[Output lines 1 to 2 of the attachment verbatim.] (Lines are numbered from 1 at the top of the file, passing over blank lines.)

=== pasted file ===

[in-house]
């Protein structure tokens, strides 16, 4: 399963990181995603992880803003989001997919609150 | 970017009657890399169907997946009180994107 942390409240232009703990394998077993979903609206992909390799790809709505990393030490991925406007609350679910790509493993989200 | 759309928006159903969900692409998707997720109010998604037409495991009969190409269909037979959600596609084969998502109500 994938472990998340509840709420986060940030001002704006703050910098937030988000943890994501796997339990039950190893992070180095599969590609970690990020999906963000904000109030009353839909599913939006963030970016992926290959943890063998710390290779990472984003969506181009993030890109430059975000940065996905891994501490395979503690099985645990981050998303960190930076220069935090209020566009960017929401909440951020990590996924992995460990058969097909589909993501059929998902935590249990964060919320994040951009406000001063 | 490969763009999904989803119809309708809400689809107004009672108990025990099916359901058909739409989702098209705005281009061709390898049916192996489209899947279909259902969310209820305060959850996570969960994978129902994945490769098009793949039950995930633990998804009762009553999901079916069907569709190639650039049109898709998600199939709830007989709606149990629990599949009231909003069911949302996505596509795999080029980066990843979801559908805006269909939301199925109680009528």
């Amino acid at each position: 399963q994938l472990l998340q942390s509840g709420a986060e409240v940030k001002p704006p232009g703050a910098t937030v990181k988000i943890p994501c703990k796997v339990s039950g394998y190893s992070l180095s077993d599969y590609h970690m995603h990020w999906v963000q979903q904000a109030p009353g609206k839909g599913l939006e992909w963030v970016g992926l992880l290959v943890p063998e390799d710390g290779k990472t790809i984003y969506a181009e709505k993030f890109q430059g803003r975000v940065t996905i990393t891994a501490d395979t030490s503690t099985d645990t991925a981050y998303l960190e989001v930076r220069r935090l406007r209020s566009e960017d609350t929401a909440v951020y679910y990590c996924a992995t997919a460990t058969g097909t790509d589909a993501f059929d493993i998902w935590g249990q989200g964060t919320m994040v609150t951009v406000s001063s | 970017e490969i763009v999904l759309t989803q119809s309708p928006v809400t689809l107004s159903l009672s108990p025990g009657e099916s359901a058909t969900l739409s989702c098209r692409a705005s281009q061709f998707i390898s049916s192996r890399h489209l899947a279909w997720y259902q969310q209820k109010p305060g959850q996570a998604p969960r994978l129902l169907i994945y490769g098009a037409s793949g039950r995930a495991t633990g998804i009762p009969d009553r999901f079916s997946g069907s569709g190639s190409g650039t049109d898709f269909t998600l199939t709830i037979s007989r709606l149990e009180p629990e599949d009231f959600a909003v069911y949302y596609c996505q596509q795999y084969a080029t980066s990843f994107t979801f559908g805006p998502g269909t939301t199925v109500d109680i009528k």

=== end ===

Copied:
[in-house]
């Protein structure tokens, strides 16, 4: 399963990181995603992880803003989001997919609150 | 970017009657890399169907997946009180994107 942390409240232009703990394998077993979903609206992909390799790809709505990393030490991925406007609350679910790509493993989200 | 759309928006159903969900692409998707997720109010998604037409495991009969190409269909037979959600596609084969998502109500 994938472990998340509840709420986060940030001002704006703050910098937030988000943890994501796997339990039950190893992070180095599969590609970690990020999906963000904000109030009353839909599913939006963030970016992926290959943890063998710390290779990472984003969506181009993030890109430059975000940065996905891994501490395979503690099985645990981050998303960190930076220069935090209020566009960017929401909440951020990590996924992995460990058969097909589909993501059929998902935590249990964060919320994040951009406000001063 | 490969763009999904989803119809309708809400689809107004009672108990025990099916359901058909739409989702098209705005281009061709390898049916192996489209899947279909259902969310209820305060959850996570969960994978129902994945490769098009793949039950995930633990998804009762009553999901079916069907569709190639650039049109898709998600199939709830007989709606149990629990599949009231909003069911949302996505596509795999080029980066990843979801559908805006269909939301199925109680009528």